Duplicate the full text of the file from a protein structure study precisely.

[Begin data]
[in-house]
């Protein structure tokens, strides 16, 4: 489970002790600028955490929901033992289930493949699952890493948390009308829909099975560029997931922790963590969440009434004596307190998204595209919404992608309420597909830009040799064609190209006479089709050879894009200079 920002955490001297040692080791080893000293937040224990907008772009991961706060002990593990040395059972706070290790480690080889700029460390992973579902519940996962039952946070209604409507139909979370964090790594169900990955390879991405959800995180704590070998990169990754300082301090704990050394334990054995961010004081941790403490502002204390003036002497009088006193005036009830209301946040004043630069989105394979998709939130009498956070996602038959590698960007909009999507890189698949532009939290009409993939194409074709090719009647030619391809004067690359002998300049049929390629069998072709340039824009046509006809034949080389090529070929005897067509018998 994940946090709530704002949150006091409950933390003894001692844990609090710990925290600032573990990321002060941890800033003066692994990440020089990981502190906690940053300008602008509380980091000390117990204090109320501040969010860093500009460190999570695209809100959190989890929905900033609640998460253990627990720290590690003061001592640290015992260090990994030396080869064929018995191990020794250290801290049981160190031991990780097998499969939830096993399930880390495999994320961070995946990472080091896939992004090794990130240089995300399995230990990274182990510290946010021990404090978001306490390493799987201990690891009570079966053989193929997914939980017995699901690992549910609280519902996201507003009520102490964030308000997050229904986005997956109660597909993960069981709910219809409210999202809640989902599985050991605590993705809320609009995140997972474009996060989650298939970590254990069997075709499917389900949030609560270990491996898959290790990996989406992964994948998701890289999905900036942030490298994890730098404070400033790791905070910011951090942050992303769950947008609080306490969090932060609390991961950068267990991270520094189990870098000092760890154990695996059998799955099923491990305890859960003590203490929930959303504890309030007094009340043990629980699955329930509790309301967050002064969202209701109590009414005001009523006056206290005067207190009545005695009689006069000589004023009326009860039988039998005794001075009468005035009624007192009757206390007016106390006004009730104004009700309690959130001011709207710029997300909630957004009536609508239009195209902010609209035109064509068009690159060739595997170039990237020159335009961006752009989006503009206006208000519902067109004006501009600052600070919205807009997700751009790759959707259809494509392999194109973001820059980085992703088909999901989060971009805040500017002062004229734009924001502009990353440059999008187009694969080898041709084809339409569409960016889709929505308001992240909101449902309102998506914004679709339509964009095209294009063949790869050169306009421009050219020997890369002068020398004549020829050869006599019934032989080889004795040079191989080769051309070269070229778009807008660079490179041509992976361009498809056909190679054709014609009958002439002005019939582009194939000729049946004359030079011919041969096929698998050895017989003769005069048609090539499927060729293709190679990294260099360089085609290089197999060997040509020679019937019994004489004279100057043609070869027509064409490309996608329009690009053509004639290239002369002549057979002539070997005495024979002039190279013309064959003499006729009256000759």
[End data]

[in-house]
């Protein structure tokens, strides 16, 4: 489970002790600028955490929901033992289930493949699952890493948390009308829909099975560029997931922790963590969440009434004596307190998204595209919404992608309420597909830009040799064609190209006479089709050879894009200079 920002955490001297040692080791080893000293937040224990907008772009991961706060002990593990040395059972706070290790480690080889700029460390992973579902519940996962039952946070209604409507139909979370964090790594169900990955390879991405959800995180704590070998990169990754300082301090704990050394334990054995961010004081941790403490502002204390003036002497009088006193005036009830209301946040004043630069989105394979998709939130009498956070996602038959590698960007909009999507890189698949532009939290009409993939194409074709090719009647030619391809004067690359002998300049049929390629069998072709340039824009046509006809034949080389090529070929005897067509018998 994940946090709530704002949150006091409950933390003894001692844990609090710990925290600032573990990321002060941890800033003066692994990440020089990981502190906690940053300008602008509380980091000390117990204090109320501040969010860093500009460190999570695209809100959190989890929905900033609640998460253990627990720290590690003061001592640290015992260090990994030396080869064929018995191990020794250290801290049981160190031991990780097998499969939830096993399930880390495999994320961070995946990472080091896939992004090794990130240089995300399995230990990274182990510290946010021990404090978001306490390493799987201990690891009570079966053989193929997914939980017995699901690992549910609280519902996201507003009520102490964030308000997050229904986005997956109660597909993960069981709910219809409210999202809640989902599985050991605590993705809320609009995140997972474009996060989650298939970590254990069997075709499917389900949030609560270990491996898959290790990996989406992964994948998701890289999905900036942030490298994890730098404070400033790791905070910011951090942050992303769950947008609080306490969090932060609390991961950068267990991270520094189990870098000092760890154990695996059998799955099923491990305890859960003590203490929930959303504890309030007094009340043990629980699955329930509790309301967050002064969202209701109590009414005001009523006056206290005067207190009545005695009689006069000589004023009326009860039988039998005794001075009468005035009624007192009757206390007016106390006004009730104004009700309690959130001011709207710029997300909630957004009536609508239009195209902010609209035109064509068009690159060739595997170039990237020159335009961006752009989006503009206006208000519902067109004006501009600052600070919205807009997700751009790759959707259809494509392999194109973001820059980085992703088909999901989060971009805040500017002062004229734009924001502009990353440059999008187009694969080898041709084809339409569409960016889709929505308001992240909101449902309102998506914004679709339509964009095209294009063949790869050169306009421009050219020997890369002068020398004549020829050869006599019934032989080889004795040079191989080769051309070269070229778009807008660079490179041509992976361009498809056909190679054709014609009958002439002005019939582009194939000729049946004359030079011919041969096929698998050895017989003769005069048609090539499927060729293709190679990294260099360089085609290089197999060997040509020679019937019994004489004279100057043609070869027509064409490309996608329009690009053509004639290239002369002549057979002539070997005495024979002039190279013309064959003499006729009256000759």